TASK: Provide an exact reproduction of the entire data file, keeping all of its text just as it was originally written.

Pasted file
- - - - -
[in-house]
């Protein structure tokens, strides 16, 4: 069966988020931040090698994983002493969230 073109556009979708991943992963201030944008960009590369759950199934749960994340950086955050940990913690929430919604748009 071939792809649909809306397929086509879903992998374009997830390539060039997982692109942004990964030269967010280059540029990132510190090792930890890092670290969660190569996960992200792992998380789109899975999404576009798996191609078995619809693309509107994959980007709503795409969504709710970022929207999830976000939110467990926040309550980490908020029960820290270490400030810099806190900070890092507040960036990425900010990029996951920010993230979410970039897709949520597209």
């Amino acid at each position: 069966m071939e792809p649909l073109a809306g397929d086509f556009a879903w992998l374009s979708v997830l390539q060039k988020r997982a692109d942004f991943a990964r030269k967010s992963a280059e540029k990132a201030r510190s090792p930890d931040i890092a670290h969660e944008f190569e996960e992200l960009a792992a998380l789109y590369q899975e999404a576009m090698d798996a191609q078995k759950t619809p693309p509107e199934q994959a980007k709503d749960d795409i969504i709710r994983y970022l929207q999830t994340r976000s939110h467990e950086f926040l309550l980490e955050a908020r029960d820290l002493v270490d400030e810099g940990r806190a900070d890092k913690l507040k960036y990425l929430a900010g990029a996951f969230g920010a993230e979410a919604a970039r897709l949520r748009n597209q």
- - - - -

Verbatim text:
[in-house]
């Protein structure tokens, strides 16, 4: 069966988020931040090698994983002493969230 073109556009979708991943992963201030944008960009590369759950199934749960994340950086955050940990913690929430919604748009 071939792809649909809306397929086509879903992998374009997830390539060039997982692109942004990964030269967010280059540029990132510190090792930890890092670290969660190569996960992200792992998380789109899975999404576009798996191609078995619809693309509107994959980007709503795409969504709710970022929207999830976000939110467990926040309550980490908020029960820290270490400030810099806190900070890092507040960036990425900010990029996951920010993230979410970039897709949520597209």
């Amino acid at each position: 069966m071939e792809p649909l073109a809306g397929d086509f556009a879903w992998l374009s979708v997830l390539q060039k988020r997982a692109d942004f991943a990964r030269k967010s992963a280059e540029k990132a201030r510190s090792p930890d931040i890092a670290h969660e944008f190569e996960e992200l960009a792992a998380l789109y590369q899975e999404a576009m090698d798996a191609q078995k759950t619809p693309p509107e199934q994959a980007k709503d749960d795409i969504i709710r994983y970022l929207q999830t994340r976000s939110h467990e950086f926040l309550l980490e955050a908020r029960d820290l002493v270490d400030e810099g940990r806190a900070d890092k913690l507040k960036y990425l929430a900010g990029a996951f969230g920010a993230e979410a919604a970039r897709l949520r748009n597209q």